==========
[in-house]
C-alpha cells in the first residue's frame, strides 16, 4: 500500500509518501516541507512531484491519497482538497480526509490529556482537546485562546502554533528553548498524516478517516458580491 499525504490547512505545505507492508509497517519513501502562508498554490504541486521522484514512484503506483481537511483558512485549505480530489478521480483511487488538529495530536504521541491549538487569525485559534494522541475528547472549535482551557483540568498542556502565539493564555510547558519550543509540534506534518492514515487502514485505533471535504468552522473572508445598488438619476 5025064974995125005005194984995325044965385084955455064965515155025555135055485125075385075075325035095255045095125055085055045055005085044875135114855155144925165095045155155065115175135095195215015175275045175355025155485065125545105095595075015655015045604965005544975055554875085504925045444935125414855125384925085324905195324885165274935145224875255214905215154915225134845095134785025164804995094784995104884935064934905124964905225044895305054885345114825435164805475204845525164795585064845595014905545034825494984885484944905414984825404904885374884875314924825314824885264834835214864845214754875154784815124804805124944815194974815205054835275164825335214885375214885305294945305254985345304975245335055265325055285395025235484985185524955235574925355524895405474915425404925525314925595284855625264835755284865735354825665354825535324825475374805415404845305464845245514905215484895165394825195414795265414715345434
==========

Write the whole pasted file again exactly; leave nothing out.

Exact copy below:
[in-house]
C-alpha cells in the first residue's frame, strides 16, 4: 500500500509518501516541507512531484491519497482538497480526509490529556482537546485562546502554533528553548498524516478517516458580491 499525504490547512505545505507492508509497517519513501502562508498554490504541486521522484514512484503506483481537511483558512485549505480530489478521480483511487488538529495530536504521541491549538487569525485559534494522541475528547472549535482551557483540568498542556502565539493564555510547558519550543509540534506534518492514515487502514485505533471535504468552522473572508445598488438619476 5025064974995125005005194984995325044965385084955455064965515155025555135055485125075385075075325035095255045095125055085055045055005085044875135114855155144925165095045155155065115175135095195215015175275045175355025155485065125545105095595075015655015045604965005544975055554875085504925045444935125414855125384925085324905195324885165274935145224875255214905215154915225134845095134785025164804995094784995104884935064934905124964905225044895305054885345114825435164805475204845525164795585064845595014905545034825494984885484944905414984825404904885374884875314924825314824885264834835214864845214754875154784815124804805124944815194974815205054835275164825335214885375214885305294945305254985345304975245335055265325055285395025235484985185524955235574925355524895405474915425404925525314925595284855625264835755284865735354825665354825535324825475374805415404845305464845245514905215484895165394825195414795265414715345434